I was so happy to have time to read this past week and it was as if The Book Thief just was in the right place at the right time – on the bedside table in the guest room of my in-laws’ house. In the spirit of the title, I yoinked it and devoured it.
I’ve read some amazing books this year, but this one is an immediate all-time favorite. I love it. I’ve had it on my list for years now, and was always a little intimidated by the first sentence anyone ever says about it: “It’s told from the point of view of Death during WWII.” Okay… maybe I’ll get to it. But seriously, it was just amazing. Just go with it. After finishing it, I already know this book deserves a place on my recurring reading list, right beside Time Traveler’s Wife.
It tells the story of a young girl, Liesel, growing up in a small town near the Dachau concentration camp in Germany during World War II. She steals her first book before knowing how to read even the title of the book she’s taken, and as she learns how to read begins stealing more books. Hearing a perspective on Hitler’s Germany of a family who isn’t quite sold on the direction things are going (to put it mildly) was fascinating. At one point a character said “the enemy is all around” (or something like that), which really seemed to resonate. For the citizens of Germany, they were being attacked by the Allies but also watched so closely by their own government it was as if they had to always be on the defensive about something. It is poignant, it’s beautifully told and tragic. Like so much I’ve read this year, it makes me count my blessings for living where I do when I do and appreciate the challenges previous generations faced.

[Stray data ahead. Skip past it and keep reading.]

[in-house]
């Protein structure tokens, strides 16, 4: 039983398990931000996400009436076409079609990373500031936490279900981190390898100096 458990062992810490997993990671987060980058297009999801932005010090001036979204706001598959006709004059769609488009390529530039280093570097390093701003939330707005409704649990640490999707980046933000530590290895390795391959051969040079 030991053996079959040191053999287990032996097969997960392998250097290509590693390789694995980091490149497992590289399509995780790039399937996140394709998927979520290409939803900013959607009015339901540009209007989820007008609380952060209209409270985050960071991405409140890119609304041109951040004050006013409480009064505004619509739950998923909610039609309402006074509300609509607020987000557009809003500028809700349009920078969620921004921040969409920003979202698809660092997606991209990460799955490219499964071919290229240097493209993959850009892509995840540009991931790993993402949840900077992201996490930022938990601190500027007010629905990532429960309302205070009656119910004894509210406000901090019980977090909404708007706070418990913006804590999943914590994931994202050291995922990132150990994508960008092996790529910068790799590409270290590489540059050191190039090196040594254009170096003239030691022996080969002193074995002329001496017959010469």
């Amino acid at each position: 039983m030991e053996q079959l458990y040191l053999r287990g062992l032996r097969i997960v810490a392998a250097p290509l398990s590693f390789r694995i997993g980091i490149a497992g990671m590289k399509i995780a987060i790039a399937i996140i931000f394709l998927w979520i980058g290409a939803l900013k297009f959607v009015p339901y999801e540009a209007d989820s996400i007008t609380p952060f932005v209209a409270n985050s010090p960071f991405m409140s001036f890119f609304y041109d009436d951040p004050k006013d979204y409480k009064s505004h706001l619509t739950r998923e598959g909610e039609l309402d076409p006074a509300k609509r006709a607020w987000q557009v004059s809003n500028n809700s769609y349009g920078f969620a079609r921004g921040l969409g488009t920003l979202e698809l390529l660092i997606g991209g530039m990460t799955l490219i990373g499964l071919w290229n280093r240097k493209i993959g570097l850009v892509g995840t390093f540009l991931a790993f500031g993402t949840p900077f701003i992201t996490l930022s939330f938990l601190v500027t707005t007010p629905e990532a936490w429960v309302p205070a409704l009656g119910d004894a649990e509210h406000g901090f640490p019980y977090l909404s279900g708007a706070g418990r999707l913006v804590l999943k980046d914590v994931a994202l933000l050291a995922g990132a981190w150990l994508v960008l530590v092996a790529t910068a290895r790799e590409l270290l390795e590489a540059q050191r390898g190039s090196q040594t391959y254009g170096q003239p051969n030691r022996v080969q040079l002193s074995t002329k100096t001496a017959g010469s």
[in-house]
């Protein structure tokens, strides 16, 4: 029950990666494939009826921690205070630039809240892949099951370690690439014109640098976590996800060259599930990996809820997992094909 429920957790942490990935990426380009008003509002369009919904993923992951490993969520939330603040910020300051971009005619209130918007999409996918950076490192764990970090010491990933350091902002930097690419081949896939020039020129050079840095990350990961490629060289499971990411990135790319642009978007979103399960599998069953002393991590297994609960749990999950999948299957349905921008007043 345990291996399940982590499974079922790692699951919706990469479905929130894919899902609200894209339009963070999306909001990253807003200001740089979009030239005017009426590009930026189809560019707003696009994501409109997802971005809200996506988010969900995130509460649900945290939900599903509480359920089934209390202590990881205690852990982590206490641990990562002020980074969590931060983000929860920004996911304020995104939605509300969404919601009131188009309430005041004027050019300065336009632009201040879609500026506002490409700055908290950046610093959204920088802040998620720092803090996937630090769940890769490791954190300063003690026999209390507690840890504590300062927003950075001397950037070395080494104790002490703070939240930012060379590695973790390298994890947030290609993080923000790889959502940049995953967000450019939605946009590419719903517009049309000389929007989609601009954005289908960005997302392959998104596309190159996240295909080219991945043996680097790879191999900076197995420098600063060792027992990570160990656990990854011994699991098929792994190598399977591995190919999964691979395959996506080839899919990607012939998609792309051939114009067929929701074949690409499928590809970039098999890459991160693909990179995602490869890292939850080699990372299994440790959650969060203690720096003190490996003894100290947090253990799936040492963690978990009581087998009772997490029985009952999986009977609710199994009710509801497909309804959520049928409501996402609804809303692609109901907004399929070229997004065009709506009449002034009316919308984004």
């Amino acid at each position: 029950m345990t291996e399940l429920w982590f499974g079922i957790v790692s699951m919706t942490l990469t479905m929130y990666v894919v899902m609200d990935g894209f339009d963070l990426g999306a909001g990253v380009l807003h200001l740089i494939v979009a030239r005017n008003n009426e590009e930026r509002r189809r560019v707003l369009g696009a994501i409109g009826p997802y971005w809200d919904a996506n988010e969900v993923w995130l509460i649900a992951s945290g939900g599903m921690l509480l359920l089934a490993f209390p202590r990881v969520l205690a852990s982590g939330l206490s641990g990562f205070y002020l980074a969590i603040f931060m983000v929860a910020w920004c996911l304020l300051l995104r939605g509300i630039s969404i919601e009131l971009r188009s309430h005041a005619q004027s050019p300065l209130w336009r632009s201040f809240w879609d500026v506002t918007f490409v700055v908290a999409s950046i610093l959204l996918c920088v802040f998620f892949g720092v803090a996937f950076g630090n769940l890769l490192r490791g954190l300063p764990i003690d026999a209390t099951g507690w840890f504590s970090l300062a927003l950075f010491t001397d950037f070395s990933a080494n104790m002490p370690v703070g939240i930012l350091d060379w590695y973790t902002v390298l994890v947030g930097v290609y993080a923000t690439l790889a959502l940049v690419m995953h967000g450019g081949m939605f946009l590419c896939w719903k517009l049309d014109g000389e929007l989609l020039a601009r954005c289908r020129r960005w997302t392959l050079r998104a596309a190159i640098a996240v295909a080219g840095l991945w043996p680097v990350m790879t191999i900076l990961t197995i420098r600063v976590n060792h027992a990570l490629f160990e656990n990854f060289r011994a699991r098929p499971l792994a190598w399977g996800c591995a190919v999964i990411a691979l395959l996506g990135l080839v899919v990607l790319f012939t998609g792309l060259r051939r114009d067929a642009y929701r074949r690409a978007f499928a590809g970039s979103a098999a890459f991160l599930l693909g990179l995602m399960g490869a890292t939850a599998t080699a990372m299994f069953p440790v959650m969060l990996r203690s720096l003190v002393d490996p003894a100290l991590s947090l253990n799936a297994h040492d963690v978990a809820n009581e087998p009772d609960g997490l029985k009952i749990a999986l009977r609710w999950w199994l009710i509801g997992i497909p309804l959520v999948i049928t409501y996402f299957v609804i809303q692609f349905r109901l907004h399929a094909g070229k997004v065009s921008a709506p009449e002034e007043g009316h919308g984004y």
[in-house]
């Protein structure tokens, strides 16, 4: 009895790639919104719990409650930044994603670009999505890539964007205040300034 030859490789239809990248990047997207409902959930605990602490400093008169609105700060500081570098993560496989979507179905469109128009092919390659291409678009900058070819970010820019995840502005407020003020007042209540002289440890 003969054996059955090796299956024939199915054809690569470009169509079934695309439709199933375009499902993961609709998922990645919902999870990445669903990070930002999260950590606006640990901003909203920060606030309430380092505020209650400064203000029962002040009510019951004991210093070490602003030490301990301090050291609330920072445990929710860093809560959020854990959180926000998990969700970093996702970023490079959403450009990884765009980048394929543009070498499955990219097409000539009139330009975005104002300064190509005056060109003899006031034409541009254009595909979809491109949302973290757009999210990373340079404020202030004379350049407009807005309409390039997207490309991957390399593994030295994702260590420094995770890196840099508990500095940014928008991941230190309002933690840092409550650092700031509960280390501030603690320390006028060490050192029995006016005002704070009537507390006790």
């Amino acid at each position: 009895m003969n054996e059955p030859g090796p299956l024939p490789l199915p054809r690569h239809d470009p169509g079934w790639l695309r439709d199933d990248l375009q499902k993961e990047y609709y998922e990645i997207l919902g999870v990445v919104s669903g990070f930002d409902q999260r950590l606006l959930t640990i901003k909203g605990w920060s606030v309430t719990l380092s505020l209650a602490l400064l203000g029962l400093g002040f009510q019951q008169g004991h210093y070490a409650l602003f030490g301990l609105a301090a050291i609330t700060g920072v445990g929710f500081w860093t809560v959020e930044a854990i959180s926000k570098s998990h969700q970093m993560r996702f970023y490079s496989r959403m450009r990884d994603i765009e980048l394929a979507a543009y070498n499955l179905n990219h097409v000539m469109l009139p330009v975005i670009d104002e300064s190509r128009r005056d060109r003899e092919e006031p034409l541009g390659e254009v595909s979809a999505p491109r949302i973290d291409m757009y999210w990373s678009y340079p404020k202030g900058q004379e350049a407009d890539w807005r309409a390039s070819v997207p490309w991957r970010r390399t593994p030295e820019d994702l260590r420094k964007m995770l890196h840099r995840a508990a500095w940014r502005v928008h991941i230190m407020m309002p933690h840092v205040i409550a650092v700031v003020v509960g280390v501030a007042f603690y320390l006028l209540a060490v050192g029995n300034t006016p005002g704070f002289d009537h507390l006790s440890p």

What did I love? The narrating really grew on me. At first I wasn’t quite sure but after a while the perspective of Death and his way of describing things was really interesting. I’d read more books from his perspective, actually! The writing was great, a prosey poem. I loved Liesel, Rudy, Papa, Rosa, Max… it was a cast of characters I felt for. As hesitant as I was to pick up ah-nother book about WWII (it’s been a big year for WWII reading for me, inadvertently) it was worth it. I can’t stop thinking about it – the co-existence of beauty and ugliness. I always remember the part in Anne Frank’s diary when she says that she still believes people are good (or something like that), and there were some similar sentiments in the knock-out part of this book. (The knock-out part would be when I was crying uncontrollably.) I also loved the free structure of the book, some drawings and some incomplete sentences.
In my mind’s “If you liked this, you’ll like this” section, it is similar to Time Traveler’s Wife and Extremely Loud and Incredibly Close.
I was knocked over by how touching this book was and I’m so glad I picked it up. And I can’t wait to read it again!